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Re: How to restrict the possible values of a class?

From: Frank V. Castellucci <frankc@colconsulting.com>
Date: Tue, 27 Jun 2000 13:03:39 -0400
Message-ID: <3958DE6B.DDA5F423@colconsulting.com>
To: Tom Van Eetvelde <tom.van_eetvelde@alcatel.be>, www-rdf-interest@w3.org
It ties in with the idea of type ontologies. A number ontology is based
on Herbrand domains, such that an integer instance is a member of the
integer domain [-inf,inf]. Specializations on the domain further
restrict the subsets and from there your case becomes realistic.

Of course, capturing the entire domain in meta-descriptions (classes)
does not scale <grin>, so reasoning algorithms are needed to work the
intervals for isType constraint checking.

One comment I will add to your solution is that things like date and
time need to consider localization (l10n) issues. Mostly, MM/DD/YYYY is
presentation. The date can be stored in such a way as to leave the
presentation to the applications.

Just a thought.

-- 
Frank V. Castellucci
http://corelinux.sourceforge.net
OOA/OOD/C++ Standards and Guidelines for Linux
http://PythPat.sourceforge.net
Pythons Pattern Package

Tom Van Eetvelde wrote:
> 
> Thanks to all the people that contributed to the brainstorm!
> 
> Below solution is the one I was looking for. Can you put a name to this technique Pierre-Antoine? I
> am not an OO expert. Your solution looks like multiple inheritance, but I am sure it is not. You
> once mentioned Meta-classes. Is this what they are: instances that are classes themselves?
> 
> I tried to come up with an explanation myself and this is my synthesis. A class describes a set of
> objects. Instantiating a class means picking out a specific object from the set. In this case,
> 'Range' is a set of sets. Range objects are e.g. [0,2], [aaa,bbb] (lexical ordering), [-10, 1000],
> etc. When I instantiate 'Range', I pick out an object from the set, e.g. [0,2]. This instance
> however describes the set of integers from 0 to 2, which is again a set of objects. Therefore, [0,2]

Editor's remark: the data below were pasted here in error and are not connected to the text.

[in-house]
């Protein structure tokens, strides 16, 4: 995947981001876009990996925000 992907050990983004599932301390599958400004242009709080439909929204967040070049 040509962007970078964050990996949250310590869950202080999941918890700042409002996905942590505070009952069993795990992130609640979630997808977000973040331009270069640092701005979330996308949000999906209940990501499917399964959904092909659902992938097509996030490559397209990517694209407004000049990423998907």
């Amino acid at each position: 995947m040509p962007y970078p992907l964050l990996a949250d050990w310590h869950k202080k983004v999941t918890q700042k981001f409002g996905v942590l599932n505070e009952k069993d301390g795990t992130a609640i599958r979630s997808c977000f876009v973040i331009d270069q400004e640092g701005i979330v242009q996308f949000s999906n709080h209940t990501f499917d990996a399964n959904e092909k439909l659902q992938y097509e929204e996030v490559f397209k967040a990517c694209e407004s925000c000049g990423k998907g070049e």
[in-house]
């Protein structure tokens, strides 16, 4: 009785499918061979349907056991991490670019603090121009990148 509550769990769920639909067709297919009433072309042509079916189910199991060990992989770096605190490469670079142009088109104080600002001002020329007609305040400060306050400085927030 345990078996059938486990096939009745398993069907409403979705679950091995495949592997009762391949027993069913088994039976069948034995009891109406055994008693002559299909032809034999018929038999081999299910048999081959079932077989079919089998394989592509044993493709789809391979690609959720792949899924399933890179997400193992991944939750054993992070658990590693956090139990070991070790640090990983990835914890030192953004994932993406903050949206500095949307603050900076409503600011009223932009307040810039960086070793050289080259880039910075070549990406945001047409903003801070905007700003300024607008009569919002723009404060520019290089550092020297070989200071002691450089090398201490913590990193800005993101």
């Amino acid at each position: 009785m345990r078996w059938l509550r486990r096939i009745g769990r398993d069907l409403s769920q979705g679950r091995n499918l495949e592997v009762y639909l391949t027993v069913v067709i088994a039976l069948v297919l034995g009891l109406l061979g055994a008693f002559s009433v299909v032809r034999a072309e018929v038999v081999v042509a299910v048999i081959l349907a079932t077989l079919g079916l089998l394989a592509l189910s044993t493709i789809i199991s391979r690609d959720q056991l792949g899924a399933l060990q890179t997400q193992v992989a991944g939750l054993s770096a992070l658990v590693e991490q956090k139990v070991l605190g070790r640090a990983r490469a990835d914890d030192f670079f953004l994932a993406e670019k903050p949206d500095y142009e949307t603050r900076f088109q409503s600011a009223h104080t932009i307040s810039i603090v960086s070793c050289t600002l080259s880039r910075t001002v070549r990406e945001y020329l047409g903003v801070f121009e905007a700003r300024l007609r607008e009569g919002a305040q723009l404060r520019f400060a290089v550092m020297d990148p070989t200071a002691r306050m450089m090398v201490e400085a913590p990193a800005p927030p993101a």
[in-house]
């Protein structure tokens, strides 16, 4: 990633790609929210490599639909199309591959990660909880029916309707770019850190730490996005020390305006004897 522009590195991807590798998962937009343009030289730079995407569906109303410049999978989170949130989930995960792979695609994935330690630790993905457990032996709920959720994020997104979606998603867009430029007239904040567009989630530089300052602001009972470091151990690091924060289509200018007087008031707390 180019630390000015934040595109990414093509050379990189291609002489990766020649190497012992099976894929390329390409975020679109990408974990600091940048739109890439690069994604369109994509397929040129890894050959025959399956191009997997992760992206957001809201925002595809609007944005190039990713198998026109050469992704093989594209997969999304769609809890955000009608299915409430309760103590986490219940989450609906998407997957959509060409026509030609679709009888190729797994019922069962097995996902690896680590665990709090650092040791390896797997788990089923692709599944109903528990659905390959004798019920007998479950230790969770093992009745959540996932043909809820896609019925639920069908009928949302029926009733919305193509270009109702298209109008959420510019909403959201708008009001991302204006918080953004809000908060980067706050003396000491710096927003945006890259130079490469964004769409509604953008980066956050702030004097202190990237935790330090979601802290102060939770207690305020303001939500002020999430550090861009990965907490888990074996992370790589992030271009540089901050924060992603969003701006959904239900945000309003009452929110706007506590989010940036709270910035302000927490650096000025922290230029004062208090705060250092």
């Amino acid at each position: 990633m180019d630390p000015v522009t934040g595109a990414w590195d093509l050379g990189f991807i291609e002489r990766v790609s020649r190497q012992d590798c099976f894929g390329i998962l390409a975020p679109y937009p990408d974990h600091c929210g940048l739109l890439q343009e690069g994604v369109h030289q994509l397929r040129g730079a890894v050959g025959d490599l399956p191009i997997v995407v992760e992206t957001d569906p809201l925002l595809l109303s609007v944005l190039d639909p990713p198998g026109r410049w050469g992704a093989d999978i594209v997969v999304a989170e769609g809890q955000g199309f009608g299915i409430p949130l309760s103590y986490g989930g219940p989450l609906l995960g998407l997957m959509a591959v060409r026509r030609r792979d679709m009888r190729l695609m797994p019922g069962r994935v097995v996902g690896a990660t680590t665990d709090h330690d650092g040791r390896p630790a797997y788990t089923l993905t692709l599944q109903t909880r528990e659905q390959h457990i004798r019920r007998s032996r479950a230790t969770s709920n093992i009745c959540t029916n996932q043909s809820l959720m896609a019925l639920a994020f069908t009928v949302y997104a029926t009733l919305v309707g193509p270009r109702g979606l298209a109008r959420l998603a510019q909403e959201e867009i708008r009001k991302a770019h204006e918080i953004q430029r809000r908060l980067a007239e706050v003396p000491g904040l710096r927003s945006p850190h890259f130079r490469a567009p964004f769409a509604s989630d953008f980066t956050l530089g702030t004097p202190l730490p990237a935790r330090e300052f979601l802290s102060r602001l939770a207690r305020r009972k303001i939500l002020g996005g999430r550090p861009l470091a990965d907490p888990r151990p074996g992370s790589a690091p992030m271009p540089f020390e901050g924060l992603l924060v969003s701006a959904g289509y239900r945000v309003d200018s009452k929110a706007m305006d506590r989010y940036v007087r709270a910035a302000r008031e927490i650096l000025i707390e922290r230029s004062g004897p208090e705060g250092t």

> is again a class. Instantiating the class means taking a number, e.g. 1.
> So making an instance of 'Range' a subclass of 'Class' is the most elegant way of expressing that
> the instance is again a Class!
> 
> I think this summarizes the situation, but still, I don't know how this construction is called in OO
> terms :-).
> 
> Regards,
> 
> Tom.
> 
> Pierre-Antoine CHAMPIN wrote:
> 
> > "McBride, Brian" wrote:
> > >
> > > >
> > > >It does not seem right to me that DayRange be a subclass of Range :
> > > >typically, Range is a class and DayRange is the instance,
> > > >but DayRange may ALSO be a class (in which case Range is a metaclass)
> > > >
> > > >This is absolutely possible in RDF,
> > > >you just have to declare that Range is a subclass of class
> > > >(and that is IS also a class, as you did - both things are different !)
> > > >
> > >
> > > Yup - thats much cleaner.  To answer Tom's request for RDF:
> > >
> > > <rdfs:Class rdf:ID='DayRange'>
> > >   <rdf:type rdf:resource='#Range'/>
> > >   <thisNameSpace:ge>0</thisNameSpace:ge>
> > >   <thisNameSpace:le>31</thisNameSpace:le>
> > > </rdfs:Class>
> > >
> > > Does that do it?
> >
> > absolutely, furthermore, we have
> >
> > <rdfs:Class rdf:ID='Range'>
> >    <rdfs:subClassOf rdf:resource='&rdfs;Class'/>
> > </rdfs:Class>
> >
> > so Range IS a class, then it can have instances
> > and it is a SUBCLASS of class, then its instances are also instance of class
> > -> DayRange, as an instance of Range, has type Class
> >
> >  hope this helps
> >
> >   Pierre-Antoine
> >
> > --- Quid quid Latine dictum sit, altum viditur
> >     Whatever is said in Latin sounds important.
Received on Tuesday, 27 June 2000 13:02:10 GMT

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